“Changing residential growth from greenfields to infill”…is not something the zoning ordinance can do…thezoning ordinance can “better accommodate infill development”
“Focus on accommodating the right growth in the right place” is a master plan i
mproving the quality of development” is ok…if it does not increase
cost of housingon the lower end of themarket.What happened to implementing master plans as a goal? The plans form the vision of guiding growth
How about “concise, precise,
and decisive” as a goal for the re
is a negative power…itcannot “direct growth”…it can prohibit unwanted growth. The market
determines if density is used.
I like the idea of “compatibility determined by standards and typology”
'...only 4% of county land is
available for new development.”
Absurd -every parking lot is available for newdevelopment.
omplex, one-of-a-kind zoning districts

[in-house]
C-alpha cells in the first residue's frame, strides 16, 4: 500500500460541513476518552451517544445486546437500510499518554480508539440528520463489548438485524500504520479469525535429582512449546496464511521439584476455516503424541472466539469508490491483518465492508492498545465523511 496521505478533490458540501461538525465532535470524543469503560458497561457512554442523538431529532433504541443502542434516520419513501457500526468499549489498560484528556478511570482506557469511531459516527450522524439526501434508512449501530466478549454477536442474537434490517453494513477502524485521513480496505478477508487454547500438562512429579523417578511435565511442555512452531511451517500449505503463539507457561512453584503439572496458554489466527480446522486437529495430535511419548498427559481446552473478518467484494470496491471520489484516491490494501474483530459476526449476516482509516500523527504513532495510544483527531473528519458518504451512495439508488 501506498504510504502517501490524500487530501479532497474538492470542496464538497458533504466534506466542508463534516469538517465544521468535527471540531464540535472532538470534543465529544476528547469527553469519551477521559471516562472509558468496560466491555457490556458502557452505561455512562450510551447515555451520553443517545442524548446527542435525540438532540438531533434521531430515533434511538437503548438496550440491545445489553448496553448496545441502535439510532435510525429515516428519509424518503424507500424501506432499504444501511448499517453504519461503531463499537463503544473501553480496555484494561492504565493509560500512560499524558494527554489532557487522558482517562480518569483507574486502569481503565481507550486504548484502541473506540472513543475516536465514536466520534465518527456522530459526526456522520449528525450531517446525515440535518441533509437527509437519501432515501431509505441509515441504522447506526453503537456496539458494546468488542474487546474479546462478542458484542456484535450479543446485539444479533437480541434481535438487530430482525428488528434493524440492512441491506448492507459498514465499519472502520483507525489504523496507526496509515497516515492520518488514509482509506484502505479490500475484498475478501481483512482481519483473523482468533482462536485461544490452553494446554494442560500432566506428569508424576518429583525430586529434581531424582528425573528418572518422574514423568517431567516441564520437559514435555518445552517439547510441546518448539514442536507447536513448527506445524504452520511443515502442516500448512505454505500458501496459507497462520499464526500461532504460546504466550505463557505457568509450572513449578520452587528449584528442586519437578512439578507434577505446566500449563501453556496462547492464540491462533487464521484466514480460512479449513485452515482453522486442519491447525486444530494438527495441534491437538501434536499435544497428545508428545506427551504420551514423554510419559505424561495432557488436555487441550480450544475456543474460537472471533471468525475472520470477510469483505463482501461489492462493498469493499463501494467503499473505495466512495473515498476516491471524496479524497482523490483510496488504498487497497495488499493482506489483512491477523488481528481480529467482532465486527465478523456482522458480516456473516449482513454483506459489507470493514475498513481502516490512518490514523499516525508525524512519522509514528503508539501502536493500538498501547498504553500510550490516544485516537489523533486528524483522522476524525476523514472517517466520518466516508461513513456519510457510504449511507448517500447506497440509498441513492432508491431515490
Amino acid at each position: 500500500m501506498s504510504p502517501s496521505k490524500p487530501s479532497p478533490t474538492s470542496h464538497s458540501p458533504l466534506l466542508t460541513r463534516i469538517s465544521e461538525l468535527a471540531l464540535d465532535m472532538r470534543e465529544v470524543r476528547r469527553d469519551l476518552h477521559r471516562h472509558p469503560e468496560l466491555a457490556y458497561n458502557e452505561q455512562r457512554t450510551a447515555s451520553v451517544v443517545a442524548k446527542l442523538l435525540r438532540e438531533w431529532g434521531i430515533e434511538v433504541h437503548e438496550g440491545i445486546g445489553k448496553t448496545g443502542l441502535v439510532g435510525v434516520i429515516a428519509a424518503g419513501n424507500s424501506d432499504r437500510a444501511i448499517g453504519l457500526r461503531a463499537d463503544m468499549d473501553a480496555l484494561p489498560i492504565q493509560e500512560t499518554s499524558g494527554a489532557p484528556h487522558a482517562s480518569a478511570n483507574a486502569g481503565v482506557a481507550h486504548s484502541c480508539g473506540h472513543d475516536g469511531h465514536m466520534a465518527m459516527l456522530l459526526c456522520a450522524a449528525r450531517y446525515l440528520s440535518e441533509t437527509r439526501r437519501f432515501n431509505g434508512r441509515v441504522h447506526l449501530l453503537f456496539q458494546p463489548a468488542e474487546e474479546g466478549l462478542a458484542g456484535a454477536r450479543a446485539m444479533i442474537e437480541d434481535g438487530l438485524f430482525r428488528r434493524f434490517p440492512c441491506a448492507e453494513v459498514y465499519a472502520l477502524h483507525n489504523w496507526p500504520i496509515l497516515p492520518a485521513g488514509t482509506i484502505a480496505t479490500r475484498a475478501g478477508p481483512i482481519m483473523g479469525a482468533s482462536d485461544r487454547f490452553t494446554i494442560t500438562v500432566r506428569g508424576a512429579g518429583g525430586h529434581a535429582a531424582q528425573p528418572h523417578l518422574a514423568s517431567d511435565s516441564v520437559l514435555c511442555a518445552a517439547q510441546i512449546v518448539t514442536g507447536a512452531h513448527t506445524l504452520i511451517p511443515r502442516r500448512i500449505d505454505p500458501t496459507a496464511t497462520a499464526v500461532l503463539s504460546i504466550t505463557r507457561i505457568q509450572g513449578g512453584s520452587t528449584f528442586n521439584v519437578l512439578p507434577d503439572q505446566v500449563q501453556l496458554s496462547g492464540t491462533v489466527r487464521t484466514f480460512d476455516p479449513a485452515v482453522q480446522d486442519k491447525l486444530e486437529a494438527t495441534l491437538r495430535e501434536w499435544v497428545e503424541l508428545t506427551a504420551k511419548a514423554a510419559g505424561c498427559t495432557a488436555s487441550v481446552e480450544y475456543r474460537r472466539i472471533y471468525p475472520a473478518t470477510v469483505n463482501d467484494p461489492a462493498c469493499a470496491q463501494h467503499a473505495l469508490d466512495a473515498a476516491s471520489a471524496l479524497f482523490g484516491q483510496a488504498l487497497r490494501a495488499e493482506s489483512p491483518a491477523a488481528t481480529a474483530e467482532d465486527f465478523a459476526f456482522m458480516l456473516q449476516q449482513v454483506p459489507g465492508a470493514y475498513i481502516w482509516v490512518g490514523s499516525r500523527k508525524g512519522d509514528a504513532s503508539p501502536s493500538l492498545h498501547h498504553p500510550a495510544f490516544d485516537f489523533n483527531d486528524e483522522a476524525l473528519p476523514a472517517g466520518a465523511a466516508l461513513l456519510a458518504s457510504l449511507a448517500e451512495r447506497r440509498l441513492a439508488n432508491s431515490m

- true, except that part of the plan will be to codify specialcharacteristics of planning areas.'Compatibility' is a trap - in a postwar, production formed suburb with large areas of virtually identicalhouses,compatibility too often means identity. The County's huge single use zones need to be enriched by retail, commercial and mixed housing uses - such improvements are unlikely to be seen as compatible withthe existing 'monocultures'.
Projects that emulate the County's vision...
 Emulation implies inability to comply, perhaps too harsh a test.Building types -I'm not sure zoning should attempt to regulate types. Form, and within limits, and use, butmany types may be possible within a given envelope.Optional methods - making default building forms for low-performing developers or attention-seekingarchitects is likely an appropriate objective, but, despite its extortionate techniques, the Optional Methoddoes exact public purpose - art, affordable housing, open space (this frequently misguided) are allreasonable incentivized exactions which shouldn't be lost.Consolidating use tables and plain language are both excellent objectives.